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All Scripture citations are to the King James (Authorised) Version


Question: When Jesus was on the cross, why was He forsaken by His Father? (Matthew 27: 46)


My God, my God, why hast thou forsaken me?


Answer: Jesus quoted here from Psalm 22: 1; this entire Psalm appears to be prophetic.


Our Lord’s crucifixion was the final act of His ministry. It was not enough that Jesus only perform good works to bless the people, nor even that He suffer for the sins of mankind. It was necessary that He die in place of the sinner Adam, who had forfeited his own life by disobedience. Therefore, to balance the scales of Divine Justice Jesus had to give Himself as an equivalent substitute for Adam, a corresponding price, a perfect man for a perfect man. This principle of equivalence is evident from Romans 5: 19:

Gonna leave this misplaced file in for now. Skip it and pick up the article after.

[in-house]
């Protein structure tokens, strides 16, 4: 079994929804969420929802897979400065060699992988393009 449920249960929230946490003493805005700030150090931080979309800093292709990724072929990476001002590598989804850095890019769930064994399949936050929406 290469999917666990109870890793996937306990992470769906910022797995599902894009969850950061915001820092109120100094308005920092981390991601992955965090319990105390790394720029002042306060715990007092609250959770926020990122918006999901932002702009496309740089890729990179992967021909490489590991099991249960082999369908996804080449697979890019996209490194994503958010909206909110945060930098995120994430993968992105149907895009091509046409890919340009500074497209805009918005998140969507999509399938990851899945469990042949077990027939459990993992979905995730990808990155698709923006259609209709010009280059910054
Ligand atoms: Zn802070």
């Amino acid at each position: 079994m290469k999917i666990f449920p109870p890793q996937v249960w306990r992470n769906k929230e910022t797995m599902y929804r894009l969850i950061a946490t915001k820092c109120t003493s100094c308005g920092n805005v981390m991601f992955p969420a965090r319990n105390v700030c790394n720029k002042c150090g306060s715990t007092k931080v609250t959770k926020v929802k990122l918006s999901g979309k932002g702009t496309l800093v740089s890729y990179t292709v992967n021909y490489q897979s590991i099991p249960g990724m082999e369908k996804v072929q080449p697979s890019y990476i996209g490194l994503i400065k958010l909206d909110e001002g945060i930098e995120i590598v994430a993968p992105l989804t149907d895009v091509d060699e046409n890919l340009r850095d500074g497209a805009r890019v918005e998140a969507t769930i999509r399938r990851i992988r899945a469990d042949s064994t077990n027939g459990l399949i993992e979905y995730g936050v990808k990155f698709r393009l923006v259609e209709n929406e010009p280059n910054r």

For as by one man’s disobedience many were made sinners, so by the obedience of one shall many be made righteous.


Adam died a sinner, cut off from the fellowship of God. The sinless Jesus offered up Himself in place of the sinner. It was necessary, therefore, that Jesus die in the same state of alienation from God. Jesus’ agony at this is apparent from the text quoted in the question. But shortly after, acknowledging the necessity for it, He utters the words recorded in Luke 23: 46:


Father, into thy hands I commend my spirit.


His subsequent resurrection proved that the ‛offering of the body of Jesus Christ’ (Hebrews 10: 10) had been accepted by God, and He was exalted to the right hand of the Father, beloved forever.


Seen this way, it is apparent that the Son on the cross and the Father in heaven are portrayed as separate and distinct beings.



Copyright February 2011

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